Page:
Exploring Portable Spectroscopic Devices, Sensors, and Analysis Methods for Seafood Decomposition Detection

Apr 12, 2022
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About This Webinar
Seafood products are one of the most highly consumed and internationally traded commodities, with over 90% of U.S. seafood (by volume) being imported. The safety of seafood is primarily the responsibility of the U.S. Food and Drug Administration (FDA), which employs National Seafood Sensory Experts (NSSEs) who are highly trained in established organoleptic methods used to evaluate the freshness of this perishable product. Portable spectroscopic devices and sensors have been proposed to further support NSSEs and to provide on-site analytical methods. Betsy Jean Yakes presents recent work done by the FDA to study portable spectroscopic devices for seafood evaluations, as well as a projection on future efforts and improvements.

She presents five devices that were evaluated for their ability to distinguish fresh from decomposed fish: two microminiaturized near-infrared (NIR) devices, one portable Raman spectrometer, one bioelectrical impedance analysis (BIA) device, and one electronic nose instrument. For every device, standard analysis and/or chemometric methods were applied to the data. While previous studies using such devices have shown some success, these studies used smaller sample sets and samples without NSSE grading, limiting both sample diversity and true relation to regulatory states of decomposition. The FDA’s study focused on employing two imported fish species (mahi-mahi and red snapper) that were NSSE graded and separated into seven levels ranging from 1 (fully fresh) to 7 (fully decomposed).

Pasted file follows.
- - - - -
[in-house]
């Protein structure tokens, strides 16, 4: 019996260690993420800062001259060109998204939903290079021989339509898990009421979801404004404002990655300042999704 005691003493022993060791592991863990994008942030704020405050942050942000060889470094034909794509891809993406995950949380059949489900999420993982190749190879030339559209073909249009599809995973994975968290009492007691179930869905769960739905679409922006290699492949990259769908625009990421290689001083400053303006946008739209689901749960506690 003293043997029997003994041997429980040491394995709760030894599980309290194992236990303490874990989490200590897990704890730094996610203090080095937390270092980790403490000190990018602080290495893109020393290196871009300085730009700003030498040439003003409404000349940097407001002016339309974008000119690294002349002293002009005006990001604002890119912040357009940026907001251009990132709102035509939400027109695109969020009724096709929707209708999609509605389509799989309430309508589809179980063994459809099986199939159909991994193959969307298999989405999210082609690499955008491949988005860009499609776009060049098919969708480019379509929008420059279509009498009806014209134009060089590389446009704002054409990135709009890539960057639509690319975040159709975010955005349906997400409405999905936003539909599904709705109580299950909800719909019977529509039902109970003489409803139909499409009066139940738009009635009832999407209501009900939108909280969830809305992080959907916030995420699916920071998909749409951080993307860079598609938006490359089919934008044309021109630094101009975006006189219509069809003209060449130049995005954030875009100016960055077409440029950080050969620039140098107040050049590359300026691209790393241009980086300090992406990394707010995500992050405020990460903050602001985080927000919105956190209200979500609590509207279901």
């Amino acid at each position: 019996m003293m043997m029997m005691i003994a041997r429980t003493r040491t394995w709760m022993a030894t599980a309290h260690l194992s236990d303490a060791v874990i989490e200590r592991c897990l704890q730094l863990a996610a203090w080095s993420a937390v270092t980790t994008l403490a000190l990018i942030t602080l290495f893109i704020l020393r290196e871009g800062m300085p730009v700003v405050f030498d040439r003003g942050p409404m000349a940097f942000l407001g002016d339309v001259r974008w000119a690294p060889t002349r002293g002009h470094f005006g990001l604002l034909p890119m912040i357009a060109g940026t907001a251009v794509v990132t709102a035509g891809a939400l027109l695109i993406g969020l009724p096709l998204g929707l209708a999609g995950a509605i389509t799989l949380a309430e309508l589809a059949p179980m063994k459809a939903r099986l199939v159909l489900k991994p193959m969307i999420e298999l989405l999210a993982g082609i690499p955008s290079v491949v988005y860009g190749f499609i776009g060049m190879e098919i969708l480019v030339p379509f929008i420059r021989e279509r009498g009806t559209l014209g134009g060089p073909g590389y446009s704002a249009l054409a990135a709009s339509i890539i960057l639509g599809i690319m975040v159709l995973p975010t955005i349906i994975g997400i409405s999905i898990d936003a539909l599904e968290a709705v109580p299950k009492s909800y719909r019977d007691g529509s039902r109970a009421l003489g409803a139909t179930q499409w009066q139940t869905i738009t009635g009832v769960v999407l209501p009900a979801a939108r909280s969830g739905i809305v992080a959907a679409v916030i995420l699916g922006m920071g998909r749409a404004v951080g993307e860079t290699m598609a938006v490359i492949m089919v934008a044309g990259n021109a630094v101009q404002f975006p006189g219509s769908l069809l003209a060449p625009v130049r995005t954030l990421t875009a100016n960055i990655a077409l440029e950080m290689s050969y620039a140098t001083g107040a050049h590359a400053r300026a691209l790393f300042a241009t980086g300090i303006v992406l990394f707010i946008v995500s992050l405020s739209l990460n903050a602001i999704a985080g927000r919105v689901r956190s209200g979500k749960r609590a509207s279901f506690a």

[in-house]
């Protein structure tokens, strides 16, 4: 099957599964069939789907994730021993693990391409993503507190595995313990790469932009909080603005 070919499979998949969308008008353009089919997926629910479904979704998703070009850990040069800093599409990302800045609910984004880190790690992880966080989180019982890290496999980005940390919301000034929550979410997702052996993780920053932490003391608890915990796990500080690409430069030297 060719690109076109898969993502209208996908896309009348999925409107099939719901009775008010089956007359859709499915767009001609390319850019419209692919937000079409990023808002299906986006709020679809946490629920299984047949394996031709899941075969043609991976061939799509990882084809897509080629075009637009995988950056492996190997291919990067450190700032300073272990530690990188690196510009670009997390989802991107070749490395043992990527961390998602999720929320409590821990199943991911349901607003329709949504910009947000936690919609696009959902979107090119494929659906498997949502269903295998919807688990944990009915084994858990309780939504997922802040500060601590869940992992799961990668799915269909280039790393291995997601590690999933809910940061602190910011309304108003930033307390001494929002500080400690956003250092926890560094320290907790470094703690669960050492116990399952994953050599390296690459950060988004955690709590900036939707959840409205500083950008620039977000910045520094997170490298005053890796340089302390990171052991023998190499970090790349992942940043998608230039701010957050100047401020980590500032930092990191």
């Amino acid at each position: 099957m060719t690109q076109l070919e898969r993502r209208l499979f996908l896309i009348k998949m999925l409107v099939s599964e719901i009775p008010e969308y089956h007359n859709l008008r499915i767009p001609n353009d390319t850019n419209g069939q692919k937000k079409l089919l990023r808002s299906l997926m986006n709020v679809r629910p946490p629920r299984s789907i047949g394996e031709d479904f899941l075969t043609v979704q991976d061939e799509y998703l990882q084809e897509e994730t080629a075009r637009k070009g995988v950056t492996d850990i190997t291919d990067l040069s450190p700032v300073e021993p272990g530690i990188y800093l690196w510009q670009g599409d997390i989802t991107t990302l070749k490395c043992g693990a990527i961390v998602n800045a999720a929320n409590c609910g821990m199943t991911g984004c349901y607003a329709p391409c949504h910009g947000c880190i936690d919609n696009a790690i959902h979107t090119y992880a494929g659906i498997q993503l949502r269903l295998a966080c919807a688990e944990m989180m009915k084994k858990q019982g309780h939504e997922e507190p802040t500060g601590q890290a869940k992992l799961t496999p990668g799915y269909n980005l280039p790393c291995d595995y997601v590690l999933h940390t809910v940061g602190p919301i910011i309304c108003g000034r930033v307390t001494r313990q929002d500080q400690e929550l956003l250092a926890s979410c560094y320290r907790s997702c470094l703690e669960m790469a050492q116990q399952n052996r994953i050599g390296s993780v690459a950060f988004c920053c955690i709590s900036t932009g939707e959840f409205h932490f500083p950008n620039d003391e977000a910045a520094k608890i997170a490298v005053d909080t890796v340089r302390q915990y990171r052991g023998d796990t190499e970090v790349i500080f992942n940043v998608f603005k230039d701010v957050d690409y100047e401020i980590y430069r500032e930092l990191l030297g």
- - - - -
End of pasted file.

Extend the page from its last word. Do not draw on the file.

For the three vibrational spectrometers and the BIA device, direct evaluation (i.e., no sample preparation) of the fish fillets was done, and the results illustrated that differentiation was hindered when true diversity — such as natural variations in protein, water, fat, and fillet thickness — was included in the models. With the electronic nose device, sample preparation — including accurately weighing the sample and then heating it in a sealed jar — was necessary to obtain accurate results. The protocol allowed for 93% to 100% correct classification rates in a calibration-independent test set of sensory-pass versus sensory-fail samples. While all devices from this rigorous evaluation were shown to be limited in their true on-site application, further instrument developments and improved sample preparation techniques could allow for better implementation of a field analytical method.

***This presentation premiered during the 2022 Photonics Spectra Spectroscopy Conference. For more information on Photonics Media conferences, visit  

About the presenter:
Betsy Jean YakesBetsy Jean Yakes, Ph.D., received her doctorate in analytical chemistry from Iowa State University in 2007. She has since worked in the Office of Regulatory Science at the U.S. Food and Drug Administration’s Center for Food Safety and Applied Nutrition as a research chemist. She currently leads research on portable devices and has developed accurate biosensor detection methods for toxins and pathogens, as well as spectroscopy methods for improved authentication and adulteration evaluation of foods, dietary supplements, food contact materials, and color additives. Yakes is the chair of the FDA’s Portable Devices Technical Advisory Group for foods, she supports the FDA’s “New Era of Smarter Food Safety” endeavors, and she provides technical guidance to multiple external and international organizations.
Sensors & Detectorsspectroscopyagriculturefoodvibrational spectroscopy
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